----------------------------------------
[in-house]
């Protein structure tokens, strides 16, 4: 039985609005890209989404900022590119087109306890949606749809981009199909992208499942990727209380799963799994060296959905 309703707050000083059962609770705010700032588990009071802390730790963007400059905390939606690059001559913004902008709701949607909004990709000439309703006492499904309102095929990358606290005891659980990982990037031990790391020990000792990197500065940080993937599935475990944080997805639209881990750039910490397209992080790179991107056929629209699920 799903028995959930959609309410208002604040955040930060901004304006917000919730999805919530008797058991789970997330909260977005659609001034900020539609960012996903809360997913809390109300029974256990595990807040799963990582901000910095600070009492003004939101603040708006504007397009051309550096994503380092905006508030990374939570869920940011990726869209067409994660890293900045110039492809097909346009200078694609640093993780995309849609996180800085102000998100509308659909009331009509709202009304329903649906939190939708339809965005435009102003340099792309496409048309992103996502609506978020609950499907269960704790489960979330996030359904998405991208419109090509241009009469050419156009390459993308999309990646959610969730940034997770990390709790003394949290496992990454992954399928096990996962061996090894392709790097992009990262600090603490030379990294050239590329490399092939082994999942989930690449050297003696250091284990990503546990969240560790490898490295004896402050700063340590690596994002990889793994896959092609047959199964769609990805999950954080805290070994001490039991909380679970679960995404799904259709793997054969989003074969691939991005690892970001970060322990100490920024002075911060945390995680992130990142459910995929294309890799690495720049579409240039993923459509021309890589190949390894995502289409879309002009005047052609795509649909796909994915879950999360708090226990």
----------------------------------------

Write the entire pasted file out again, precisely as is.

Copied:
[in-house]
């Protein structure tokens, strides 16, 4: 039985609005890209989404900022590119087109306890949606749809981009199909992208499942990727209380799963799994060296959905 309703707050000083059962609770705010700032588990009071802390730790963007400059905390939606690059001559913004902008709701949607909004990709000439309703006492499904309102095929990358606290005891659980990982990037031990790391020990000792990197500065940080993937599935475990944080997805639209881990750039910490397209992080790179991107056929629209699920 799903028995959930959609309410208002604040955040930060901004304006917000919730999805919530008797058991789970997330909260977005659609001034900020539609960012996903809360997913809390109300029974256990595990807040799963990582901000910095600070009492003004939101603040708006504007397009051309550096994503380092905006508030990374939570869920940011990726869209067409994660890293900045110039492809097909346009200078694609640093993780995309849609996180800085102000998100509308659909009331009509709202009304329903649906939190939708339809965005435009102003340099792309496409048309992103996502609506978020609950499907269960704790489960979330996030359904998405991208419109090509241009009469050419156009390459993308999309990646959610969730940034997770990390709790003394949290496992990454992954399928096990996962061996090894392709790097992009990262600090603490030379990294050239590329490399092939082994999942989930690449050297003696250091284990990503546990969240560790490898490295004896402050700063340590690596994002990889793994896959092609047959199964769609990805999950954080805290070994001490039991909380679970679960995404799904259709793997054969989003074969691939991005690892970001970060322990100490920024002075911060945390995680992130990142459910995929294309890799690495720049579409240039993923459509021309890589190949390894995502289409879309002009005047052609795509649909796909994915879950999360708090226990």